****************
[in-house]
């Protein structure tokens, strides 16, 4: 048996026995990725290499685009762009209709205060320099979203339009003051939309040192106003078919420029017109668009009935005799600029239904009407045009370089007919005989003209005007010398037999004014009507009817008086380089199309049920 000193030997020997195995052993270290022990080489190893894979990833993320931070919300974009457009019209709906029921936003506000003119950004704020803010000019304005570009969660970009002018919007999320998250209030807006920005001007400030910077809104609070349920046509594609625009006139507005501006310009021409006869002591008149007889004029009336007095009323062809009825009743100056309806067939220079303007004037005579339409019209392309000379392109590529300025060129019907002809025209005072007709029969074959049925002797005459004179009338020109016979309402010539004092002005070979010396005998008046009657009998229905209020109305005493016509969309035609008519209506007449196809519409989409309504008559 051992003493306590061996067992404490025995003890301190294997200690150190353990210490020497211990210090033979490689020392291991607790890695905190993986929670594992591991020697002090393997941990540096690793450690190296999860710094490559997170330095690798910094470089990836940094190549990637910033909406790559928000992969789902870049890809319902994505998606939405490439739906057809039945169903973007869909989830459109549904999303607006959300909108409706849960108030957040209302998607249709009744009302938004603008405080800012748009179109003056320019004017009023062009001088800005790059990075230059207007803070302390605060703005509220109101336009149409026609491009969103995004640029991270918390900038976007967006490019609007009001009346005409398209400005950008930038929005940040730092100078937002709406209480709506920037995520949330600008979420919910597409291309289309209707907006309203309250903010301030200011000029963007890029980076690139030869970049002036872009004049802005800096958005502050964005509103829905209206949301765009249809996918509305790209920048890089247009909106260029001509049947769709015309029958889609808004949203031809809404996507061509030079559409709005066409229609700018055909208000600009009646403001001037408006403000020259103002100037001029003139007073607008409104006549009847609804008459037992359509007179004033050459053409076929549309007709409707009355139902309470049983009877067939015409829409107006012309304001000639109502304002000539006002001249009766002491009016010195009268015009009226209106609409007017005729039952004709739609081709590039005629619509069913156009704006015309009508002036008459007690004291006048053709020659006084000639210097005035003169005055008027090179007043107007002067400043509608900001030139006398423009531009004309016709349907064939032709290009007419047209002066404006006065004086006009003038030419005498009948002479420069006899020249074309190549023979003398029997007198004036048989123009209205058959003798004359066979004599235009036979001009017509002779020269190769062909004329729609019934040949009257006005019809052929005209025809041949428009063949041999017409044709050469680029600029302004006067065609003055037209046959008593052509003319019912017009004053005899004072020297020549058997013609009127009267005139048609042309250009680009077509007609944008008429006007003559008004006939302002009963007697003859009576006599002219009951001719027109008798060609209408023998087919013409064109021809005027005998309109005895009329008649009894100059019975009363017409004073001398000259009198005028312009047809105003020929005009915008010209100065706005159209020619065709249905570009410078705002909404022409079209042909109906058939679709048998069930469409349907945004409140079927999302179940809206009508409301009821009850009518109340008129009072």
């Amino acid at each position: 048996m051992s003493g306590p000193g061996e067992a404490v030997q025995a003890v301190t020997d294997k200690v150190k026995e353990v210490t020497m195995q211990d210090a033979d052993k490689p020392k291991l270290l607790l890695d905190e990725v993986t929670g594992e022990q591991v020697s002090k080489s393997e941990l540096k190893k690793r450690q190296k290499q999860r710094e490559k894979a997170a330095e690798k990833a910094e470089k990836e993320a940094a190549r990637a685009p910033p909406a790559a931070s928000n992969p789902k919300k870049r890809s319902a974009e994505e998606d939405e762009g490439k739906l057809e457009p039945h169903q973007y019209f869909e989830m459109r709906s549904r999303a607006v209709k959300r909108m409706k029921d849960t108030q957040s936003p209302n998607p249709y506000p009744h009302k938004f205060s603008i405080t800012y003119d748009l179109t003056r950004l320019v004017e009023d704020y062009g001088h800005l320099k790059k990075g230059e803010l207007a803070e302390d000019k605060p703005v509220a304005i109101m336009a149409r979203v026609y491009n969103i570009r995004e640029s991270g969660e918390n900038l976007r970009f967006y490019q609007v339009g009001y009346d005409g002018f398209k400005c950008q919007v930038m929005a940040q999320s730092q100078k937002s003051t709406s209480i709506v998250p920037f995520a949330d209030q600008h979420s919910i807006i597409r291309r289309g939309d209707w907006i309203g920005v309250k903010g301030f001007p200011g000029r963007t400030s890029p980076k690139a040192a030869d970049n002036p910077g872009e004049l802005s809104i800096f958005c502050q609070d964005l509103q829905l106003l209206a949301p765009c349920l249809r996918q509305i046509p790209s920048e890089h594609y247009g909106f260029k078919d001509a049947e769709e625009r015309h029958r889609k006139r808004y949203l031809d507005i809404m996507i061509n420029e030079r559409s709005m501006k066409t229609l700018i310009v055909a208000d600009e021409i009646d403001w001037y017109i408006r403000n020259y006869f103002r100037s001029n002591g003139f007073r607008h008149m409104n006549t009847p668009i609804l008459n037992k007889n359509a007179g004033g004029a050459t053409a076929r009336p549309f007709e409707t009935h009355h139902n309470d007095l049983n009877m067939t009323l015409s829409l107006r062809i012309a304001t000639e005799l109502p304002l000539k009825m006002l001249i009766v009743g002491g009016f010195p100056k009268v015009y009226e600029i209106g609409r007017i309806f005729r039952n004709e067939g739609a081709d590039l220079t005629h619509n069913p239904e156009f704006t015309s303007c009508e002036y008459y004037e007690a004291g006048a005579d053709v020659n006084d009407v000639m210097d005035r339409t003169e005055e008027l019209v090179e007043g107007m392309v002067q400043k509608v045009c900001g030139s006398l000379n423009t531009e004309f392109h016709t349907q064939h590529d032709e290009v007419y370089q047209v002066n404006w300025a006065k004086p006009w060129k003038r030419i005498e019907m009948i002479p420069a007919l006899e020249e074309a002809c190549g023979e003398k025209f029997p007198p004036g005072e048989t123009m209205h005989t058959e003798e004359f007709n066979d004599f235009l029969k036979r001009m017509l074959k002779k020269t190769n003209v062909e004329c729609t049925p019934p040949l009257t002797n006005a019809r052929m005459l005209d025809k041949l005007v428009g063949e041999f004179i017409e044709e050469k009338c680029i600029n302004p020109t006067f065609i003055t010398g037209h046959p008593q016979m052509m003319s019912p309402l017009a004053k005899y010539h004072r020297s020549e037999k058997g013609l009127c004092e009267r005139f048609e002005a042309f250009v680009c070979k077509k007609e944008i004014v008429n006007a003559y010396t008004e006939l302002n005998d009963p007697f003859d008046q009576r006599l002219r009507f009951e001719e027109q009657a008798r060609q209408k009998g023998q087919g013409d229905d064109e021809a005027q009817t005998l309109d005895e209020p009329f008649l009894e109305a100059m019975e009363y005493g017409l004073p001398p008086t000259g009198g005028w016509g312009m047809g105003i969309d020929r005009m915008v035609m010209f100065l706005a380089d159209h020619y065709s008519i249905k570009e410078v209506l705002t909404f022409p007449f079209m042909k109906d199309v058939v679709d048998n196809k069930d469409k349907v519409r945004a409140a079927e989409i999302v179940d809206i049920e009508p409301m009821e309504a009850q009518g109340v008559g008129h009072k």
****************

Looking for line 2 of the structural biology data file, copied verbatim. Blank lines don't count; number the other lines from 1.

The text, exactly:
């Protein structure tokens, strides 16, 4: 048996026995990725290499685009762009209709205060320099979203339009003051939309040192106003078919420029017109668009009935005799600029239904009407045009370089007919005989003209005007010398037999004014009507009817008086380089199309049920 000193030997020997195995052993270290022990080489190893894979990833993320931070919300974009457009019209709906029921936003506000003119950004704020803010000019304005570009969660970009002018919007999320998250209030807006920005001007400030910077809104609070349920046509594609625009006139507005501006310009021409006869002591008149007889004029009336007095009323062809009825009743100056309806067939220079303007004037005579339409019209392309000379392109590529300025060129019907002809025209005072007709029969074959049925002797005459004179009338020109016979309402010539004092002005070979010396005998008046009657009998229905209020109305005493016509969309035609008519209506007449196809519409989409309504008559 051992003493306590061996067992404490025995003890301190294997200690150190353990210490020497211990210090033979490689020392291991607790890695905190993986929670594992591991020697002090393997941990540096690793450690190296999860710094490559997170330095690798910094470089990836940094190549990637910033909406790559928000992969789902870049890809319902994505998606939405490439739906057809039945169903973007869909989830459109549904999303607006959300909108409706849960108030957040209302998607249709009744009302938004603008405080800012748009179109003056320019004017009023062009001088800005790059990075230059207007803070302390605060703005509220109101336009149409026609491009969103995004640029991270918390900038976007967006490019609007009001009346005409398209400005950008930038929005940040730092100078937002709406209480709506920037995520949330600008979420919910597409291309289309209707907006309203309250903010301030200011000029963007890029980076690139030869970049002036872009004049802005800096958005502050964005509103829905209206949301765009249809996918509305790209920048890089247009909106260029001509049947769709015309029958889609808004949203031809809404996507061509030079559409709005066409229609700018055909208000600009009646403001001037408006403000020259103002100037001029003139007073607008409104006549009847609804008459037992359509007179004033050459053409076929549309007709409707009355139902309470049983009877067939015409829409107006012309304001000639109502304002000539006002001249009766002491009016010195009268015009009226209106609409007017005729039952004709739609081709590039005629619509069913156009704006015309009508002036008459007690004291006048053709020659006084000639210097005035003169005055008027090179007043107007002067400043509608900001030139006398423009531009004309016709349907064939032709290009007419047209002066404006006065004086006009003038030419005498009948002479420069006899020249074309190549023979003398029997007198004036048989123009209205058959003798004359066979004599235009036979001009017509002779020269190769062909004329729609019934040949009257006005019809052929005209025809041949428009063949041999017409044709050469680029600029302004006067065609003055037209046959008593052509003319019912017009004053005899004072020297020549058997013609009127009267005139048609042309250009680009077509007609944008008429006007003559008004006939302002009963007697003859009576006599002219009951001719027109008798060609209408023998087919013409064109021809005027005998309109005895009329008649009894100059019975009363017409004073001398000259009198005028312009047809105003020929005009915008010209100065706005159209020619065709249905570009410078705002909404022409079209042909109906058939679709048998069930469409349907945004409140079927999302179940809206009508409301009821009850009518109340008129009072």